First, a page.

2D hexagonal sheet-like and 3D capsid structures based on atomically precise gold nanoclusters as guided by hydrogen bonding between the ligands. The inset in the top left corner shows the atomic structure of one gold nanocluster. Credit: Academy of Finland
Self-assembly of matter is one of the basic principles of nature, monitoring the growth of larger ordered and functional systems from smaller building blocks. It is possible to observe self-assembly in all length scales from molecules to galaxies.
Researchers at the Nanoscience Centre of the University of Jyväskylä and the HYBER Centre of Excellence of Aalto University in Finland have recently reported a novel discovery of self-assembling 2D and 3D materials developed from extremely small gold nanoclusters of only a couple of nanometres in size, each made up of a surface layer of 44 thiol molecules and 102 gold atoms.
This research, funded by the
Academy of Finland and the European Research Council, has been featured in Angewandte Chemie, a globally leading journal in chemistry.
A group headed by Roger D Kornberg at Stanford University was the first to resolve the atomic structure of the 102-atom gold nanocluster in 2007. Since then, a number of further studies of its properties have been conducted in the Jyväskylä Nanoscience Centre, where it has further been used for electron microscopy imaging of virus structures.
The nanocluster’s thiol surface has an increasing number of acidic groups that can develop directed hydrogen bonds to neighboring nanoclusters and also initiate directed self-assembly.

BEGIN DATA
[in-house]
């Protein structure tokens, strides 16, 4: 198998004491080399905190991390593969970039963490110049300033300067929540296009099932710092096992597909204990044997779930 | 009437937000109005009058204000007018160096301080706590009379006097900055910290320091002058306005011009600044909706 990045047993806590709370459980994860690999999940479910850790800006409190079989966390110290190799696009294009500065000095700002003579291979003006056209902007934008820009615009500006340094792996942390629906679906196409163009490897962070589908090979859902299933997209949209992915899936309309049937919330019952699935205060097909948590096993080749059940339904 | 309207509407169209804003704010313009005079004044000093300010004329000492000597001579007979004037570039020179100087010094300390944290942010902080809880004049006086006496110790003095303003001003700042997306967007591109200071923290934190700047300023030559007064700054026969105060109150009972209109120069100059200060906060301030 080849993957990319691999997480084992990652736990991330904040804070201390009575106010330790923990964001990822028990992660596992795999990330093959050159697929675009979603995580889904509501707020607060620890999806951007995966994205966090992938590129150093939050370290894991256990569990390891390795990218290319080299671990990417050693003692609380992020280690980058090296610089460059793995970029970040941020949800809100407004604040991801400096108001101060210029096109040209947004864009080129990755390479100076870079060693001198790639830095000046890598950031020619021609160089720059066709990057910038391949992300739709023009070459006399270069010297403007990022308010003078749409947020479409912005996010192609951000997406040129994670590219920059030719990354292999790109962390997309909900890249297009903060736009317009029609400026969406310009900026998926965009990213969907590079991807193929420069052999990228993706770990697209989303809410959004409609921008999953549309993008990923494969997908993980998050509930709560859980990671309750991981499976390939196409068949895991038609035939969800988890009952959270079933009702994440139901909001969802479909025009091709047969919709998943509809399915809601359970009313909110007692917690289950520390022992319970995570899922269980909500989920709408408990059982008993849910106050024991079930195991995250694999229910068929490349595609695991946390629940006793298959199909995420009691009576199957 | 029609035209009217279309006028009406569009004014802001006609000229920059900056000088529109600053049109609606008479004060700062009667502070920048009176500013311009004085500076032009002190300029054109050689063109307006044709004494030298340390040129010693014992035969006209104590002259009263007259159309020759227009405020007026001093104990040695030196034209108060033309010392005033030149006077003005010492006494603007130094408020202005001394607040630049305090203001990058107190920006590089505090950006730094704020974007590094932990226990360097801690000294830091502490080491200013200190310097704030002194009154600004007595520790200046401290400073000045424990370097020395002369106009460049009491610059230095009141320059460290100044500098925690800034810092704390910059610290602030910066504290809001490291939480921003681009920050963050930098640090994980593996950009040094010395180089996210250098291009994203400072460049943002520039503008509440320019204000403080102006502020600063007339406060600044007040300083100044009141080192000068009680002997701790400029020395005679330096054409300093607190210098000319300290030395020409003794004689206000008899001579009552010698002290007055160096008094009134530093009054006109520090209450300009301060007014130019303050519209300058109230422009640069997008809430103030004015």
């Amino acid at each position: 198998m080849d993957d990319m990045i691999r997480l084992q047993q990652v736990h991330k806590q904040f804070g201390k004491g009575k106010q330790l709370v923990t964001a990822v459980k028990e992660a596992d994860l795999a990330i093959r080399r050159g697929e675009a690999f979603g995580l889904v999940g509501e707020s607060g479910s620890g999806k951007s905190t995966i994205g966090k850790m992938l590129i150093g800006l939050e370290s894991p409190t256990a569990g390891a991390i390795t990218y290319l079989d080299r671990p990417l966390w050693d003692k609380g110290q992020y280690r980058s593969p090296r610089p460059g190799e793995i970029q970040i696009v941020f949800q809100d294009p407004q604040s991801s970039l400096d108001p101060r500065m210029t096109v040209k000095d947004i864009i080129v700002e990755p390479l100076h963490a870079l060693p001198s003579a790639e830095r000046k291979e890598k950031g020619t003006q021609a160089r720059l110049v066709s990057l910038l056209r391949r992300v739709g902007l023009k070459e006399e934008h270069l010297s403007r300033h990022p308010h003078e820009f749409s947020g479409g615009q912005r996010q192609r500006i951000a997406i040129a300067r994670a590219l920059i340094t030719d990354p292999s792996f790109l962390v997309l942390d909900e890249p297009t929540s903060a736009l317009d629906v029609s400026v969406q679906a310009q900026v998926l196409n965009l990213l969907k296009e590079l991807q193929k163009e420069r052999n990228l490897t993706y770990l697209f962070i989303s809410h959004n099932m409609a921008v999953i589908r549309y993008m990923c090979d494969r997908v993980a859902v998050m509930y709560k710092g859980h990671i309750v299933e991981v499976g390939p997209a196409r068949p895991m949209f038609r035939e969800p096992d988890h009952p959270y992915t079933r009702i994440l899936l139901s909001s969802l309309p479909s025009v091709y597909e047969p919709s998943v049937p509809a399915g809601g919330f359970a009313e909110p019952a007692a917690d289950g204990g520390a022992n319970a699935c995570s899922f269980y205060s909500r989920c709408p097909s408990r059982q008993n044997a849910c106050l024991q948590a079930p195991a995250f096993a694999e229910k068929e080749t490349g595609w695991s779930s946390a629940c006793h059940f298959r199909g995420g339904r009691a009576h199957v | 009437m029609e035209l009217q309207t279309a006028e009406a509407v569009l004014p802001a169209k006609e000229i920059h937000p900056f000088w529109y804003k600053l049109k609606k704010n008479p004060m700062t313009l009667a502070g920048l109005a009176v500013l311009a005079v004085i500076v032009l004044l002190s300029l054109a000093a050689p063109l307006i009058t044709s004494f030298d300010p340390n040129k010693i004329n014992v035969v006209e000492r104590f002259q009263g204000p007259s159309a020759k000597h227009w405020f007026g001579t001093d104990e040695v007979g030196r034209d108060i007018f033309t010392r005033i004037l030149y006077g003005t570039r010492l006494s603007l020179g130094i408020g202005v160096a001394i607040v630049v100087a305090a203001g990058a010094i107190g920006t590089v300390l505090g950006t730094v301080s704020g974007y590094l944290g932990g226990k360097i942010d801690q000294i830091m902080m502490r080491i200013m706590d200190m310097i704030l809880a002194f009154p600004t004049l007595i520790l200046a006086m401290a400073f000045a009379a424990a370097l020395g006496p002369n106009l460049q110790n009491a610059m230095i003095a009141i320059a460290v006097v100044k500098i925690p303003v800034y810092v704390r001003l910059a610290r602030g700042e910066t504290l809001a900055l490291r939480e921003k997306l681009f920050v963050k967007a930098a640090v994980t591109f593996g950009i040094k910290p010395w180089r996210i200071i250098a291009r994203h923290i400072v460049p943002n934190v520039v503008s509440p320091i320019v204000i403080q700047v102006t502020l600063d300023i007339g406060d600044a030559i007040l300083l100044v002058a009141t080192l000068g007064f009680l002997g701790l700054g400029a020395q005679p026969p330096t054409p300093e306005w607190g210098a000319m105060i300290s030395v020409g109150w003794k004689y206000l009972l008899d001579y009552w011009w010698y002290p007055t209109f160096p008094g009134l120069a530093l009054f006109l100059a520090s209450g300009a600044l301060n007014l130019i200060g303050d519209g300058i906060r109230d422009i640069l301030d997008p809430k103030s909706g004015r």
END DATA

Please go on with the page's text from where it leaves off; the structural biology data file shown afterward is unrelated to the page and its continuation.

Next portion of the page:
The self-assembly of gold nanoclusters was performed in a water-methanol mixture resulting in the production of two specifically different superstructures imaged in a high-resolution electron microscope at Aalto University. 2D hexagonally ordered layers of gold nanoclusters were stacked together in one of the structures, where every single layer was just one nanocluster thick.
Altering the synthesis conditions helped observing 3D spherical, hollow capsid structures, where the thickness of the capsid wall matches again to just one nanocluster size.
Even as the details of the formation mechanisms of these superstructures guarantee further systemic investigations, the preliminary observations open a number of new views into synthetically made self-assembling nanomaterials.
Today, we know of several tens of different types of atomistically precise gold nanoclusters, and I believe they can exhibit a wide variety of self-assembling growth patterns that could produce a range of new meta-materials. In biology, typical examples of self-assembling functional systems are viruses and vesicles. Biological self-assembled structures can also be de-assembled by gentle changes in the surrounding biochemical conditions. It’ll be of great interest to see whether these gold-based materials can be de-assembled and then re-assembled to different structures by changing something in the chemistry of the surrounding solvent.
Hannu Häkkinen, Professor, Academy of Finland
“The free-standing two-dimensional nanosheets will bring opportunities towards new-generation functional materials, and the hollow capsids will pave the way for highly lightweight colloidal framework materials,” Postdoctoral Researcher Nonappa (Aalto University) said.
In a broader framework, it has remained as a grand challenge to master the self-assemblies through all length scales to tune the functional properties of materials in a rational way. So far, it has been commonly considered sufficient to achieve sufficiently narrow size distributions of the constituent nanoscale structural units to achieve well-defined structures. The present findings suggest a paradigm change to pursue strictly defined nanoscale units for self-assemblies.
Professor Olli Ikkala, Aalto University
Tanja Lahtinen and Tiia-Riikka Tero from the University of Jyväskylä and Johannes Haataja from Aalto University were the other researchers involved in the work.